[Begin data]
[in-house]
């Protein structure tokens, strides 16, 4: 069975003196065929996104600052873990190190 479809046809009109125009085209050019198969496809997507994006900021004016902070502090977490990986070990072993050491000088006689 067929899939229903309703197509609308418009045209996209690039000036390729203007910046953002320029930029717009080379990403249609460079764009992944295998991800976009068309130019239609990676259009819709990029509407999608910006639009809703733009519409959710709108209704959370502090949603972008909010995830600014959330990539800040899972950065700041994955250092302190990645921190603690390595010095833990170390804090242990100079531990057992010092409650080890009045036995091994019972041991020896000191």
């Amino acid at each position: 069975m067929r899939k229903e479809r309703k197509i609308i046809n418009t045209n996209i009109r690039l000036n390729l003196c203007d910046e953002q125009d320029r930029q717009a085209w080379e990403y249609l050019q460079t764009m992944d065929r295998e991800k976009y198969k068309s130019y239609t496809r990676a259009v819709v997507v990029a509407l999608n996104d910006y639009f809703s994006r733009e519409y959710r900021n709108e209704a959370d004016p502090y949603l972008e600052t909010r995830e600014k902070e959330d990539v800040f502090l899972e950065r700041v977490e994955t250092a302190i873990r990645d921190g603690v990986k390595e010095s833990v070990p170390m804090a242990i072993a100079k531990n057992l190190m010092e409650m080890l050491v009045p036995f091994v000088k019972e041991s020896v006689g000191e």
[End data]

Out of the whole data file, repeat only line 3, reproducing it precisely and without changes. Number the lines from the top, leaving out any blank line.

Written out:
């Amino acid at each position: 069975m067929r899939k229903e479809r309703k197509i609308i046809n418009t045209n996209i009109r690039l000036n390729l003196c203007d910046e953002q125009d320029r930029q717009a085209w080379e990403y249609l050019q460079t764009m992944d065929r295998e991800k976009y198969k068309s130019y239609t496809r990676a259009v819709v997507v990029a509407l999608n996104d910006y639009f809703s994006r733009e519409y959710r900021n709108e209704a959370d004016p502090y949603l972008e600052t909010r995830e600014k902070e959330d990539v800040f502090l899972e950065r700041v977490e994955t250092a302190i873990r990645d921190g603690v990986k390595e010095s833990v070990p170390m804090a242990i072993a100079k531990n057992l190190m010092e409650m080890l050491v009045p036995f091994v000088k019972e041991s020896v006689g000191e």